"Booker Ervin's tenor is like a giant steamroller of a brush, painting huge patterns on a canvas as wide and high as the sky."
Strangely enough, Texas, chiefly noted for the export of smug tales and Lyndon Johnson, has begun to flourish in recent years as an incubator of fresh, exciting jazz talent. When trumpeter Kenny Dorham came to New York almost two decades ago, he was somewhat of an anomaly, but for a different reason. Other outstanding instrumentalists such as tenormen James (The Twister) Clay and David (Fathead) Newman have come up to the jazz big leagues from "down yonder."
Booker Ervin has traveled a long, rough, lonesome and frustrating road from his birthplace in North Texas to growing acclaim in New York. At Terell High School in Denison, Texas, he became a member of the school band, performing as a trombonist. In 1945, Booker enlisted in the Air Force upon graduation from high school, where he borrowed a tenor sax from the Service Club and began to teach himself the instrument.
When the tour ended, he went home to Texas again and got a job, saving up for a musical education. He put aside enough in 3 months to finance a trip to Boston, where he entered Schillinger House, now known as the Berklee School of Music, for a year of study. On his return, Booker went out on the road with a rhythm & blues band led by Ernie Fields which was working out of Tulsa, Oklahoma. The band was one of those rough and ready 10 piece, ultra-rhythmic aggregations so popular in the dance halls of the South and Southwest.
Booker says he learned a lot about swinging from playing with the band's "back-beat" rhythm section. "The basic feeling, you could even say primitive feeling of this band, with the drummer 'chopping wood' all night long, gave you a big feeling of power; you wanted to just open up and wail." Fields' group has been the launching pad for a number of successful jazz careers, including among its alumni Benny Powell, trombonist with Count Basie.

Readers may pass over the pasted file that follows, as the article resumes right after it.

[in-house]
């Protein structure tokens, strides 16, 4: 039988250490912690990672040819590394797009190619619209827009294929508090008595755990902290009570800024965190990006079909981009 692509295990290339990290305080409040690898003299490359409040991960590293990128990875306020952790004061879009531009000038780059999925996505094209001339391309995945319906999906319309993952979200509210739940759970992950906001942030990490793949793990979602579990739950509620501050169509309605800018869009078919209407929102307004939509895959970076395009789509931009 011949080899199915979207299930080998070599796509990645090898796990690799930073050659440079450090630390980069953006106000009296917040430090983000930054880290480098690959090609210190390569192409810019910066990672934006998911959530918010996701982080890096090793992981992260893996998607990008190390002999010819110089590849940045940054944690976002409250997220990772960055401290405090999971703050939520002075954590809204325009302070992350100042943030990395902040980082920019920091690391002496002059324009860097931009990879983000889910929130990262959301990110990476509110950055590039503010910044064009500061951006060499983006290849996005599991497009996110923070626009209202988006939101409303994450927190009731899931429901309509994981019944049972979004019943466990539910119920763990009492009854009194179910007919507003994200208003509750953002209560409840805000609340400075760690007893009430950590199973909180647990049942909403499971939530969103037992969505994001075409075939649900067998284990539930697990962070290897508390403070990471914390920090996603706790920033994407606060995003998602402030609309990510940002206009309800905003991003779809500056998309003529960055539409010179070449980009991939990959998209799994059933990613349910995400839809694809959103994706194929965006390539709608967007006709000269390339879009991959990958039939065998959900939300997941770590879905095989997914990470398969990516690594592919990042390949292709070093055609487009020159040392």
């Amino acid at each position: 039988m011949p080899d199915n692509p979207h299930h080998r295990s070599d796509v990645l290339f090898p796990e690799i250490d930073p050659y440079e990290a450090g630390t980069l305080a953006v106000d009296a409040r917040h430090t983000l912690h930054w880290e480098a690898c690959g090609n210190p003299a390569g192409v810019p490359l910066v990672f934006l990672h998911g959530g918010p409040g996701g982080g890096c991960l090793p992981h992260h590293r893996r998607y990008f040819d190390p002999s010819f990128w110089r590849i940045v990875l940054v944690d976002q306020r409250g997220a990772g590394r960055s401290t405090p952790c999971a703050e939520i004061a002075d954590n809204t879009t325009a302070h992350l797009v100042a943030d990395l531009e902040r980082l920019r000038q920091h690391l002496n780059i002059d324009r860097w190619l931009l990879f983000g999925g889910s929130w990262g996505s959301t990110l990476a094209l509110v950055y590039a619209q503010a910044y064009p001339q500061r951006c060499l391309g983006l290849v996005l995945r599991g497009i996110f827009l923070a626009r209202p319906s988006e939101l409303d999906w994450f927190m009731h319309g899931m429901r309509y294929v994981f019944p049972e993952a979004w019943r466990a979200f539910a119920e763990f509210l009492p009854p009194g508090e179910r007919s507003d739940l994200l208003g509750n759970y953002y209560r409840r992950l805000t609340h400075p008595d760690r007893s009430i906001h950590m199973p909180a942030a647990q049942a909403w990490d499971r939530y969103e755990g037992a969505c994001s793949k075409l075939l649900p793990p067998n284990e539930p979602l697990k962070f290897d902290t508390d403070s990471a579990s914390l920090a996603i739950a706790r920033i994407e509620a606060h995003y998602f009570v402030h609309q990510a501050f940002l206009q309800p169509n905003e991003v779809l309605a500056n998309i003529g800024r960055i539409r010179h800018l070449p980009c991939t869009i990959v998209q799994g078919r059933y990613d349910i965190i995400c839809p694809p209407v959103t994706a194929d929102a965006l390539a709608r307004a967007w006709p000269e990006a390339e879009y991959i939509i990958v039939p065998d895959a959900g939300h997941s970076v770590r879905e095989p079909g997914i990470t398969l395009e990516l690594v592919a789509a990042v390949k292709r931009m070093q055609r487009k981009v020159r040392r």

From the Fields' band, Booker went to Dallas and gigged with James Clay for several months in 1955. When work ran out, he set out for Portland, Oregon on a Greyhound. Like the man who came to dinner, he stopped to spend "just one night" with a buddy in Denver and stayed on 18 months. Dividing his time between the study of drafting and sporadic club dates, he tried several times to give up jazz, but found that he had to play. Thus after years of wandering he turned east.
He came through Pittsburgh on his way to New York. He met Horace Parlan, the learned and talented pianist, and his life as a musician of prominence was soon to begin. He and Horace came to the city, Horace to work with the Charles Mingus group. When Mingus needed a replacement for Jimmy Knepper, Parlan suggested Booker Ervin. Mingus summoned Booker for an audition, and making up his mind with the speed of lightning called Ervin to join the group six months later.
Booker played with Mingus for over a year, making several important records which brought him the recognition he deserved. "Mingus's charts demanded that I play equally well in all registers of the horn, that I learn to read the most difficult music without faltering, playing it right on down with feeling, and that I learn to go farther out harmonically than I had ever gone in my solos."
It is a pleasure to present a young man who plays tenor with a wild sweetness, with dizzying velocity, and an angular modernity which is not devoid of personal warmth, beauty, and humor. This album showcases the work of Booker Ervin, a rising jazz star, who has paid 11 years of "dues" to bring to you his message.
--TOM WILSON, from the liner notes,
A selected discography of Booker Ervin albums.
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